Studies show that 93 percent of small businesses believe employee health is good for their bottom line. And they’re right. A strategic focus on employee health can help businesses grow.
So why do only 22 percent of small businesses actually have wellness programs? Maybe these programs (and the buzz about crazy-expensive wellness perks) seem like they’re just for big companies with lots of people on the payroll.
Even for the smallest of companies, though, employee wellness programs can improve productivity, help with talent acquisition and retention and increase brand recognition – all of which support business growth and can help small businesses get ahead without sinking too much money into a new initiative.
Albert Einstein once said, “Things should be as simple as possible, but not simpler.” I agree. These words certainly apply to selling. Here’s how to keep it simple.
Simplify your number of offerings.
Some salespeople have to write proposals to make their sales, and others don’t ever write proposals. Whether you write proposals or not, you need to decide how many choices to present to your customers. Some salespeople think that offering a lot of choices is better to make more sales. They’re wrong. Salespeople should offer fewer choices to simplify their selling.
Here’s why. If you offer too many choices, you overload your customers–it makes it harder for them to make buying decisions. This may have happened to you when you were trying to make a purchase. It recently happened to me.
How can a small business grow sustainably? Greg Crabtree and Beverly Blair Harzog think that in a growing business, staffing costs can quickly balloon out of control. When small businesses are making the transition to medium-sized businesses, it’s possible to fall into a dangerous feedback loop of borrowing and spending. As you scale your business, your costs grow, and it’s tempting to see breaking even—your previous measure of success—as sufficiently safe growth.
However, medium-sized businesses have vastly larger costs, and can’t afford the breakneck growth speed that smaller, more agile operations can attain. As your costs grow, it’s important to retain control over those which you have the power to influence—and the biggest of these is labor costs.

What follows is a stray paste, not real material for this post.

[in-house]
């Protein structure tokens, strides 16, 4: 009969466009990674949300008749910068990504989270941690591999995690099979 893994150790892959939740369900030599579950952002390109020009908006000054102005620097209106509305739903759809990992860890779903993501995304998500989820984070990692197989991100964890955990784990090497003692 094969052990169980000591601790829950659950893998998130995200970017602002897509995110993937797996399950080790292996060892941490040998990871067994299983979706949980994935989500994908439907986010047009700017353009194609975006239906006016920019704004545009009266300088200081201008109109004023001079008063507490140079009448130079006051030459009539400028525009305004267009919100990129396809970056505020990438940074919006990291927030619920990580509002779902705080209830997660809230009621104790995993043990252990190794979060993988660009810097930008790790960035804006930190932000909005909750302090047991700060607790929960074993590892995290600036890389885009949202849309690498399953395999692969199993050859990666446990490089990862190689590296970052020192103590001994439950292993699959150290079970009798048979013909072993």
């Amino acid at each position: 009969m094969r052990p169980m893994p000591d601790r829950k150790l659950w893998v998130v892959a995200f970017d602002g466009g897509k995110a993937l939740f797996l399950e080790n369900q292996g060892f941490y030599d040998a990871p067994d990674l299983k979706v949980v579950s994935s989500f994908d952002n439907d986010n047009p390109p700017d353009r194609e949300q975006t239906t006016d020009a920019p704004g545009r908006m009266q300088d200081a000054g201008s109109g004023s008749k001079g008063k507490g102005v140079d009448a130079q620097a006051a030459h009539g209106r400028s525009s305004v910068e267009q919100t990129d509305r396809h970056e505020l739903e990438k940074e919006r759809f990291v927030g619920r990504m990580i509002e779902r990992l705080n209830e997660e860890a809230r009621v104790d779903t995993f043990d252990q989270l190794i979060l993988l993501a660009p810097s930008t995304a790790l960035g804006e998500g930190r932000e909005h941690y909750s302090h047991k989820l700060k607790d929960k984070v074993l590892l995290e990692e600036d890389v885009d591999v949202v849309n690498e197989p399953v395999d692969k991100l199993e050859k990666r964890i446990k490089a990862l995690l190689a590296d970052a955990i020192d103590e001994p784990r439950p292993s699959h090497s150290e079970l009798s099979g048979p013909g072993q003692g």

Employee Handbooks are an integral part of every small business’s “CYA” arsenal. They are intended to provide objective standards for employee conduct, expectations, and disciplinary procedures.
However, the overwhelming majority of small businesses tend to rely on publicly available online forms or policies borrowed from fellow business owners to prepare their employee handbooks, whether out of necessity, preference, or convenience.
In states like California where employment and labor laws are constantly being added or amended, it is worthwhile to review your company’s employee handbook from time to time to assess whether they are adequate or create unnecessary risk that, with a few tweaks and modifications, could be mitigated. Complying with labor laws is a lot like keeping good dental hygiene: an unpleasant and frequent annoyance but one for which an once of prevention is worth a thousand pounds of cure. Here is some guidance on the most common errors or mistakes in small business employee handbooks:
A recent report from the Federal Reserve Bank of Richmond reveals that the number of community banks dropped by a whopping 41 percent between 2007 and 2013. That’s bad news for small business owners, who rely heavily on financing from small, local banks.
Even more troubling is the potential culprit. Analysis by the Fed suggests that the Dodd-Frank Act is at least partially responsible.
A Harvard University study shows that the rate of decline in the community bank share of commercial banking assets has doubled since the passage of the law in 2010. Moreover, almost all of the decline in the number of community banks in recent years has resulted from a cessation in bank formation during the current economic recovery, the Richmond Fed reports.
(Bloomberg) — Sterling Risk Advisors, an Atlanta-based property and casualty insurance broker with 86 employees, has added 13 workers since June and will probably hire 10 to 15 more this year.
“We are committed to growing,” said Doug Rieder, 50, president and co-founder. “We feel a lot better about business. We are pretty bullish right now.”
Small business, responsible for most American job creation, is finally gaining momentum, giving an expansion approaching its sixth anniversary some legs and leading an acceleration in job creation. Confidence is near a post-2007 peak for small companies, construction is recovering and credit conditions are easing.
Small, local businesses lack access to capital. Banks will place restrictions before giving loans, like asking for collateral, wanting to see years of revenues, or asking for personal covenants. And then venture and angel investors aren’t interested in the low-rate returns hairdressers, restaurants and furniture-makers can offer; they want “high growth.”
That is why small, local businesses generally stay as small, local businesses. But what if small businesses could reach over the top of those market failures to the general public and investors who are willing to suffer the relatively low returns on offer? That might open up options.